hi thomas---
thanks for the answer. the problem with the "+factor(fmid)" is not just
that it provides uninteresting coefficients and that it eats more memory,
but that it is also MUCH slower when there are (hundred of) thousands of
fixed effects.
Does Bill Venables describe how to do extend the lm() function? I googled
"course notes on advanced programming Venables", but did not find it. Do
you have a better link? (hopefully, this is a short explanation---I know
the algorithm. I want to learn how to coax it into an lm statement.)
regards,
/iaw
----
Ivo Welch (ivo.welch@brown.edu, ivo.welch@gmail.com)
I would just have used lm(y~x+z+factor(firmid)). Admittedly, you get a
> whole bunch of uninteresting coefficients in the output, but it's not that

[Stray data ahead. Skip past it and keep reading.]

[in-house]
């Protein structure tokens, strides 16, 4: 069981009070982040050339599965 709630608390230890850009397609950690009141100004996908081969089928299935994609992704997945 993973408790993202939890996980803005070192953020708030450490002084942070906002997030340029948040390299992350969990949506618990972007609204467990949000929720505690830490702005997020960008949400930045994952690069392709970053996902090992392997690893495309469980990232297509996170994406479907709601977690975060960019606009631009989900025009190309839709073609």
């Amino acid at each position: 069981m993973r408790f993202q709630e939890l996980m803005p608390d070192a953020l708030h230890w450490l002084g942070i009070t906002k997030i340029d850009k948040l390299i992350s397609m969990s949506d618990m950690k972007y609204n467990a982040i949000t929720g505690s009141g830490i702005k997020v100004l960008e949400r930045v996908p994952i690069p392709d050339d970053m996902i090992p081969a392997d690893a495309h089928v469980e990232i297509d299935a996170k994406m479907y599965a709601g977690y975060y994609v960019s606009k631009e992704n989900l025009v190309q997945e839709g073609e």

> hard to subset them out.
>
> There are two implementation of this in Bill Venables' course notes on
> advanced programming. I think they are also in 'S Programming', but I can't
> find my copy right now. These were motivated by computational problems: the
> full design matrix for the linear model was too large for memory at the time
> (last century).
>
>
> As a final note, I would strongly discourage
>
> r= lm( y ~ x + z, fixed.effects=firmid )
> as a specification, and would argue for
>
> r= lm( y ~ x + z, fixed.effects=~firmid )
>
> I think the ability to have some subset of the arguments in a modelling
> call silently treated as formulas was a bad decision, although it must have
> looked user-friendly at the time.
>
> -thomas
>
> Thomas Lumley Assoc. Professor, Biostatistics
> tlumley@u.washington.edu University of Washington, Seattle
>
>
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